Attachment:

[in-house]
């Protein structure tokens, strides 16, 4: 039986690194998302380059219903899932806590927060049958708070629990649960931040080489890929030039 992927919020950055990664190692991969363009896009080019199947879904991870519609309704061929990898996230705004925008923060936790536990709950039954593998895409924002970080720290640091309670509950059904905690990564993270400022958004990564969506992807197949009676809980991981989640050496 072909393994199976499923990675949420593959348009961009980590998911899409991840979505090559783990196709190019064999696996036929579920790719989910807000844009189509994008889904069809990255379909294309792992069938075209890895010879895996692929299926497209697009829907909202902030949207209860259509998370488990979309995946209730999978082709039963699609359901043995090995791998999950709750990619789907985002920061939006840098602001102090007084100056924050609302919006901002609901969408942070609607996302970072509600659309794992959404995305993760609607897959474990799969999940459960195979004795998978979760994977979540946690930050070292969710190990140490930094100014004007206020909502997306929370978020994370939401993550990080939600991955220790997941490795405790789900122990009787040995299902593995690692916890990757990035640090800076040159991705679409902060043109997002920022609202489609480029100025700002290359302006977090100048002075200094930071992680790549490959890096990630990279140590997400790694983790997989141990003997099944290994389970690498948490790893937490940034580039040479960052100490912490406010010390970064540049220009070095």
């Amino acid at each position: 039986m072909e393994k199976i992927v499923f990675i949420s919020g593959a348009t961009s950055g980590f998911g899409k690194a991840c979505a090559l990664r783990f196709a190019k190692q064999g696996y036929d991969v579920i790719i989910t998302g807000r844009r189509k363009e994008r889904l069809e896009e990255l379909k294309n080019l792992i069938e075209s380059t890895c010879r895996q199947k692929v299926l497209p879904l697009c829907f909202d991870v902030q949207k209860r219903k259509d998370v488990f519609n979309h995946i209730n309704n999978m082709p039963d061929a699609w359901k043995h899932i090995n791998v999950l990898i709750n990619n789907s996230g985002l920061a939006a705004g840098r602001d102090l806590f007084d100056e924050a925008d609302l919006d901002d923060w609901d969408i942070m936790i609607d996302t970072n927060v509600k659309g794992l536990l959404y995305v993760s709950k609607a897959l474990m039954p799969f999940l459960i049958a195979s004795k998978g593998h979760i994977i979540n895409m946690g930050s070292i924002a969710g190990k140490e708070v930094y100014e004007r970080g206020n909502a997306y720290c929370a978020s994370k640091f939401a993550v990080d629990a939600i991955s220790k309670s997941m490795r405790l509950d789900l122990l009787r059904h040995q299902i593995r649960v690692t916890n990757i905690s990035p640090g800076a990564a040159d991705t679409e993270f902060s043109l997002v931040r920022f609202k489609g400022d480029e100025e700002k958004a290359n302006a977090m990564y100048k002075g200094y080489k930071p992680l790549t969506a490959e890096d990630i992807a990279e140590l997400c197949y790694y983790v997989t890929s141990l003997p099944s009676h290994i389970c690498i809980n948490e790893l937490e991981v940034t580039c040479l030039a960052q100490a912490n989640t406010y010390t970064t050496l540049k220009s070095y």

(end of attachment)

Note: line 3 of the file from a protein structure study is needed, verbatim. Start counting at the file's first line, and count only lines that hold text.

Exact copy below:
């Amino acid at each position: 039986m072909e393994k199976i992927v499923f990675i949420s919020g593959a348009t961009s950055g980590f998911g899409k690194a991840c979505a090559l990664r783990f196709a190019k190692q064999g696996y036929d991969v579920i790719i989910t998302g807000r844009r189509k363009e994008r889904l069809e896009e990255l379909k294309n080019l792992i069938e075209s380059t890895c010879r895996q199947k692929v299926l497209p879904l697009c829907f909202d991870v902030q949207k209860r219903k259509d998370v488990f519609n979309h995946i209730n309704n999978m082709p039963d061929a699609w359901k043995h899932i090995n791998v999950l990898i709750n990619n789907s996230g985002l920061a939006a705004g840098r602001d102090l806590f007084d100056e924050a925008d609302l919006d901002d923060w609901d969408i942070m936790i609607d996302t970072n927060v509600k659309g794992l536990l959404y995305v993760s709950k609607a897959l474990m039954p799969f999940l459960i049958a195979s004795k998978g593998h979760i994977i979540n895409m946690g930050s070292i924002a969710g190990k140490e708070v930094y100014e004007r970080g206020n909502a997306y720290c929370a978020s994370k640091f939401a993550v990080d629990a939600i991955s220790k309670s997941m490795r405790l509950d789900l122990l009787r059904h040995q299902i593995r649960v690692t916890n990757i905690s990035p640090g800076a990564a040159d991705t679409e993270f902060s043109l997002v931040r920022f609202k489609g400022d480029e100025e700002k958004a290359n302006a977090m990564y100048k002075g200094y080489k930071p992680l790549t969506a490959e890096d990630i992807a990279e140590l997400c197949y790694y983790v997989t890929s141990l003997p099944s009676h290994i389970c690498i809980n948490e790893l937490e991981v940034t580039c040479l030039a960052q100490a912490n989640t406010y010390t970064t050496l540049k220009s070095y």